A crowd of between 10,000 and 11,000 people descended on Jasper for the opening of the new Missala bus station on Aug. 1, 1949.
The Mountain Eagle ran a front page photo on Aug. 4 that showed the people packed inside like sardines.
In a sidebar to the main story, the Eagle reported that an out-of-towner asked local Jake Waller why so many were gathering. Waller, apparently in the mood to be a wiseacre, replied, "Why, mister, this is Monday, our off day. You ought to see it on Saturday when the people really come to town."
The stranger apparently turned around with a shake of his head.
The Missala station was located at the intersection of Commerce Avenue and 19th Street.
Almost everyone who came out for the grand opening registered for $600 in prizes that were being given away. The grand prize was a trip for two to Miami Beach. The trip went to local carpenter and New Prospect resident Nelson Sherer, who had registered around 10:30 a.m.
Other prizes included a radio, a 50-piece set of dishes, $10 worth of groceries, a chicken dinner, five gallons of gas, a hot plate and furniture.
Missala offered free bus service for the day, and buses transported many from the courthouse square to the city park so that they could enjoy free swimming at the new municipal pool.
Nearly 800 people entered the pool between 1 and 5 p.m. — so many that park officials had to admit swimmers in three relays.
At the end of the day's festivities, Charles Wiggins Sr. presented a cup on behalf of the Chamber of Commerce to J.H. Deason, owner of Missala.
Lewis W. Capps, director of operations for Missala, said the crowds "were far beyond our expectations."
In other news, there was a growing concern in the summer of 1949 that local residents were not showing enough support for Walker College. A meeting was held on Aug. 2 to discuss the welfare of the college, which had opened in September 1938.
Founder Dr. Carl Jesse came to Jasper in 1937 in response to an ad placed in a music magazine by Mrs. R.L. Cheatham of the Cheatham Conservatory of Music. The college opened in the conservatory building slightly more than a year later.
There were problems from the start. Here is some background not discussed in the 1949 article but that was reported on by the Eagle in 1938.
Jesse served alongside a young attorney named Carl Elliott and Kelly Herring, commander of American Legion Woods Post No. 9, on an organization committee for the proposed junior college. Other supporters of the project included newspaper publishers E.H. Pierce and W.M. Massey and Jasper Mayor John Burton.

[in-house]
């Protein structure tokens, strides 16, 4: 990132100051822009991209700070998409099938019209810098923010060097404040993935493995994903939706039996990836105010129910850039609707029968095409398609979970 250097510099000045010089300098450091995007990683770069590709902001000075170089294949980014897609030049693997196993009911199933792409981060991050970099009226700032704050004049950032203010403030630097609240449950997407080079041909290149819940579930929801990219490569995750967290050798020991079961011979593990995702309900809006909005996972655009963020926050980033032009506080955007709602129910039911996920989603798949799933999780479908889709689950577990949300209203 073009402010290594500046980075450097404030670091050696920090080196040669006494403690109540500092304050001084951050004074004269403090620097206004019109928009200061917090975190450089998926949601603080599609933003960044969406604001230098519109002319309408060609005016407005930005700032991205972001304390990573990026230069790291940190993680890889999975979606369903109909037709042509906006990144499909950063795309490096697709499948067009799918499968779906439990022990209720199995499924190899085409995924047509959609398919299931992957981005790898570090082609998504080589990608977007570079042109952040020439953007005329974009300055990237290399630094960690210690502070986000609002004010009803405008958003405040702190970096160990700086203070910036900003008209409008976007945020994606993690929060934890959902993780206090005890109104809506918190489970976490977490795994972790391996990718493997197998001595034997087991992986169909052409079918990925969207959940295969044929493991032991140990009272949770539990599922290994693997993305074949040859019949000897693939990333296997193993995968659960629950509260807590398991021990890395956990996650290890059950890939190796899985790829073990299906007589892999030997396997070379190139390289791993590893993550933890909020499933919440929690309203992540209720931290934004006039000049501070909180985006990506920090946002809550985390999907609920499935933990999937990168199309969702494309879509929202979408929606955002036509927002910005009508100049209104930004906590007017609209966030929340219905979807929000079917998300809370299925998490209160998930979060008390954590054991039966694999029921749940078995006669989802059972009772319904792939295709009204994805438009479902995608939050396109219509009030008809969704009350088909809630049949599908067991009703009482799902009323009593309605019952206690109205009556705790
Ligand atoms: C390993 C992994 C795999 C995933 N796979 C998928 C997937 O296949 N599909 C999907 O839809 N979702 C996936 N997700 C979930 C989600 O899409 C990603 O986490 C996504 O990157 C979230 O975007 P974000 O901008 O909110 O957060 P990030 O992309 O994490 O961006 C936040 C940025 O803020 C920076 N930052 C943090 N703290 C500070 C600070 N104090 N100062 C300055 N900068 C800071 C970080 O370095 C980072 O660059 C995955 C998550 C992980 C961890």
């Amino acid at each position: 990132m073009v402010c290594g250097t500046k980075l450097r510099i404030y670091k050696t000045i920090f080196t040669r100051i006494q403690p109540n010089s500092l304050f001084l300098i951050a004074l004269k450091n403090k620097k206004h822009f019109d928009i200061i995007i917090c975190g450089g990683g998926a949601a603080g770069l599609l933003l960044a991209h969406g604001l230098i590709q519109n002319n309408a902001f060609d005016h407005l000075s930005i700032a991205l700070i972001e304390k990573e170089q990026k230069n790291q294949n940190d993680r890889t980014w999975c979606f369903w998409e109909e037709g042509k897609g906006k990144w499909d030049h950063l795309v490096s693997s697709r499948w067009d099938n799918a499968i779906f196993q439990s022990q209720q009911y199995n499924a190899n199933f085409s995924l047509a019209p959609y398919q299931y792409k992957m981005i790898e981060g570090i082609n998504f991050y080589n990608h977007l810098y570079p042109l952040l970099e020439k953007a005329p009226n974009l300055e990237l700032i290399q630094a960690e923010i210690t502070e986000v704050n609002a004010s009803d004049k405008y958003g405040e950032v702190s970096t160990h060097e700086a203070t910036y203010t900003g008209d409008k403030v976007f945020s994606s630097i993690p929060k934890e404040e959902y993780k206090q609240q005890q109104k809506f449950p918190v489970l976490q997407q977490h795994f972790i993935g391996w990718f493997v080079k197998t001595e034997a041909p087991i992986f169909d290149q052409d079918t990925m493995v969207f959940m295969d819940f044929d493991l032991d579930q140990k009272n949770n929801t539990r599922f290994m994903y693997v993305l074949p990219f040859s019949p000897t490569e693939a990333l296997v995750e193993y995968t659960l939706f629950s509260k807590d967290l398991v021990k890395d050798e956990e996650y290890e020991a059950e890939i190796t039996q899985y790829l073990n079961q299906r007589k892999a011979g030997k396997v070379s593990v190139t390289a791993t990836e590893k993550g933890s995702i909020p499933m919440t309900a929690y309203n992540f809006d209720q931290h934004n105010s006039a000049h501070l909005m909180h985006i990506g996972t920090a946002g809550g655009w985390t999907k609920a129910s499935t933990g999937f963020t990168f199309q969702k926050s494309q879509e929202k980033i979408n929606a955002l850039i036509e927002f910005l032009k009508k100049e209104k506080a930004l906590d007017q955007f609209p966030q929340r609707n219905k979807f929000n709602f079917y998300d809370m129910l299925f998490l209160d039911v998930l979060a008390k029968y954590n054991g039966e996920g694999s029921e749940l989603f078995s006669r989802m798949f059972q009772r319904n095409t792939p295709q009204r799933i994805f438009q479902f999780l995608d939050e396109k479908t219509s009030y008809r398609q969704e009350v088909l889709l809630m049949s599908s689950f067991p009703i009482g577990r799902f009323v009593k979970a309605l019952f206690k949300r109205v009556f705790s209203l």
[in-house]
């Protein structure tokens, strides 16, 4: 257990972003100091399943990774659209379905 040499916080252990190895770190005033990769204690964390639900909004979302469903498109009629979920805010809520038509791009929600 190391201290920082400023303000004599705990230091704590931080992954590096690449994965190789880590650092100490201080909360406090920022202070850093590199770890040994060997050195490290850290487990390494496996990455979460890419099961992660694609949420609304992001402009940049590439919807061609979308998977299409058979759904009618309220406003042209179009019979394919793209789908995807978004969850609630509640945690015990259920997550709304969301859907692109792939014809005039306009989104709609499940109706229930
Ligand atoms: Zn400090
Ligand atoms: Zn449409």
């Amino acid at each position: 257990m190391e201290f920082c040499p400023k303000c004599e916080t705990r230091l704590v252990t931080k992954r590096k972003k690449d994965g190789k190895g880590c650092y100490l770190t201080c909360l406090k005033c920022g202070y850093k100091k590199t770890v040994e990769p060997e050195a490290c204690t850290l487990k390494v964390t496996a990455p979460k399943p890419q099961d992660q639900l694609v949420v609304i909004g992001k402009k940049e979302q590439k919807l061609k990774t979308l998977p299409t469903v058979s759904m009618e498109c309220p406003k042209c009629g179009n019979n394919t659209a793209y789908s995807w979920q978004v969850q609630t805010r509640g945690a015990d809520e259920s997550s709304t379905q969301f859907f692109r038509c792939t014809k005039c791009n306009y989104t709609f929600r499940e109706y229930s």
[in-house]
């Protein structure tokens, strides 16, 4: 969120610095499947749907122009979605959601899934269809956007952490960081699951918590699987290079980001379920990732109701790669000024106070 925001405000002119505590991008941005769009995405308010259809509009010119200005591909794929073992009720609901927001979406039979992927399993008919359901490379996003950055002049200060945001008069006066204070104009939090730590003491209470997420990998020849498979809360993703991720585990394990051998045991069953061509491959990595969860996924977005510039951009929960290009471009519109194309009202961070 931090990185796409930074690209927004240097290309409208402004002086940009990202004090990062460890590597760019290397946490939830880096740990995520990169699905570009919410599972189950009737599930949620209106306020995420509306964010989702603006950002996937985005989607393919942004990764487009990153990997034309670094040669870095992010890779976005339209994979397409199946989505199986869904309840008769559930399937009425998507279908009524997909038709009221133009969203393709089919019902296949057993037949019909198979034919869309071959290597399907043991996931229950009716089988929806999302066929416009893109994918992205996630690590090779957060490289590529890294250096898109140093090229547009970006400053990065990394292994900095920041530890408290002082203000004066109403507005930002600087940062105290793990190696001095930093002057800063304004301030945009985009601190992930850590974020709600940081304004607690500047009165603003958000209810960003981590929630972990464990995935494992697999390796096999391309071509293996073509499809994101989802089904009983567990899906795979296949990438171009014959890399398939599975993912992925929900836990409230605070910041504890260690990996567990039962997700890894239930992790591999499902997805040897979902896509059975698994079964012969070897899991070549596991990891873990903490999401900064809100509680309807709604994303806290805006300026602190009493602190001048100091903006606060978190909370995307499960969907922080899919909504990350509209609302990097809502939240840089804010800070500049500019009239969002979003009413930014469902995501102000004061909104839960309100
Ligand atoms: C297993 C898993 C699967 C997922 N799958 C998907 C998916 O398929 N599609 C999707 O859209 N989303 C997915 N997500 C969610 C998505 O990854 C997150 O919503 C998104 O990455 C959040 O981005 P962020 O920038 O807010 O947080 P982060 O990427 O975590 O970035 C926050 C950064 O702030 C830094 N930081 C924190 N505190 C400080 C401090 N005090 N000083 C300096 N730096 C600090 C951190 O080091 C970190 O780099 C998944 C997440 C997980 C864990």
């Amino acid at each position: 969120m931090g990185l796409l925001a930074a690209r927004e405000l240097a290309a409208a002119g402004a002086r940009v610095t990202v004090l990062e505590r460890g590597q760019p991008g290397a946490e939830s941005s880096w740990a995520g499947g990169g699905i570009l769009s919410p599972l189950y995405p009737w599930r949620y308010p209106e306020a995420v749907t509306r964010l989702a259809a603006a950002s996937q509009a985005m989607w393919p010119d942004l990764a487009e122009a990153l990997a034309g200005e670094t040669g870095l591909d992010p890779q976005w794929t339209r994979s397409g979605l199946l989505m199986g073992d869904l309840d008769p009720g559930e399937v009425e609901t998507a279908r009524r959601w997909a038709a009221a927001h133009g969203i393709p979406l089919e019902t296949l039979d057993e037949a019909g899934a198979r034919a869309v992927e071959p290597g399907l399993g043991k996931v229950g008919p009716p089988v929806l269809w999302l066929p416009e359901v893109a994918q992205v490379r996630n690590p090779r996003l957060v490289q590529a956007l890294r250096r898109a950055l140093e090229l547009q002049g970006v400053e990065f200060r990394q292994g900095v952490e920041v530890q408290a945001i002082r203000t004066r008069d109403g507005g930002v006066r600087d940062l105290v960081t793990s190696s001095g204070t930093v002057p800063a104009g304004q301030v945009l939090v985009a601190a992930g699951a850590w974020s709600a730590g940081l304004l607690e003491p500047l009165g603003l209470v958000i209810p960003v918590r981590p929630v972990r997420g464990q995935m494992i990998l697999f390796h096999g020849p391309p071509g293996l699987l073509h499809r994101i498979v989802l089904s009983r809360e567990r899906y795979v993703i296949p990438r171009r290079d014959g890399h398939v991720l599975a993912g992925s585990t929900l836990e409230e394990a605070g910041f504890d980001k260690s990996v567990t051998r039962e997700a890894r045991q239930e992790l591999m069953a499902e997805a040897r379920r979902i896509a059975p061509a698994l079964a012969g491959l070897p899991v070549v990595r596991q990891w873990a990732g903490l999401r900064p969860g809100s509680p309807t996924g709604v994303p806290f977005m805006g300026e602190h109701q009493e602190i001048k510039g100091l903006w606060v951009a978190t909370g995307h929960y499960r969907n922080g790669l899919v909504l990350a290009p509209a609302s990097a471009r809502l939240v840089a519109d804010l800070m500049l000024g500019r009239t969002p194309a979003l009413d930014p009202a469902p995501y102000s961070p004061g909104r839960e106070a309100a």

Initially, the American Legion was sponsoring the movement, and the county board of revenue was expected to make a new, unoccupied almshouse building located two miles north of Jasper available for the college.
Then, on Aug. 25, 1938, the Mountain Eagle reported that the American Legion had withdrawn its sponsorship after the county announced that the college would be asked to pay $40 a month for rent.
“Failure of the county to permit the use of the building rent free or at least at a greatly reduced rate is said to be the cause of withdrawal by the legion,” the Eagle reported.
Walker College opened on Sept. 15, 1938, with 34 students and four faculty members, including Jesse. Six local men sat on the board of advisors.
In August 1949, Jesse said that the advisory board was later replaced by a board of trustees after the former group failed to coalesce. He said the current board was not meeting as it should and graduates were noticing that many of the trustees were not attending events at the college during which their presence would have been expected.
It was noted that they were helping the college financially, but Jesse said he wished they could take on more of his ever-increasing load of responsibilities.
"It was the consensus of opinion of those present, including Mr. (Hermon) Maddox, that Walker College has not received the support from the people of Jasper that it deserves," the Eagle reported.
Money problems and a lack of enthusiasm within the community plagued Walker College in its early years. Jesse's frustration as well as his unwavering commitment to affordable higher education was recorded in personal notes later published by his wife:
"These young people should not be judged too harshly. In checking the attendance records, one finds many parents, close friends, and even officials of the school conspicuous for their absence at college functions. Discouraging as all this may sound, the institution is growing. The true, persistent, self-sacrificing, service of men and women who have broadened their thinking, who have a clear vision and are endowed with a spiritual virtue of loving their neighbors as themselves make this possible. There is no room for the self-approving spectator who would see the college grow for commercial reasons. There are still all too many who want the institution to flourish merely because there is a possibility of its bringing more money into town. The souls of the young people do not seem to mean much to them. It is beyond their grasp that a school with but one student who rises above such conditions through its institution is a success in the educational and spiritual field," he wrote.
Jesse died in December 1955 at age 67.
Jennifer Cohron is the Daily Mountain Eagle's features editor.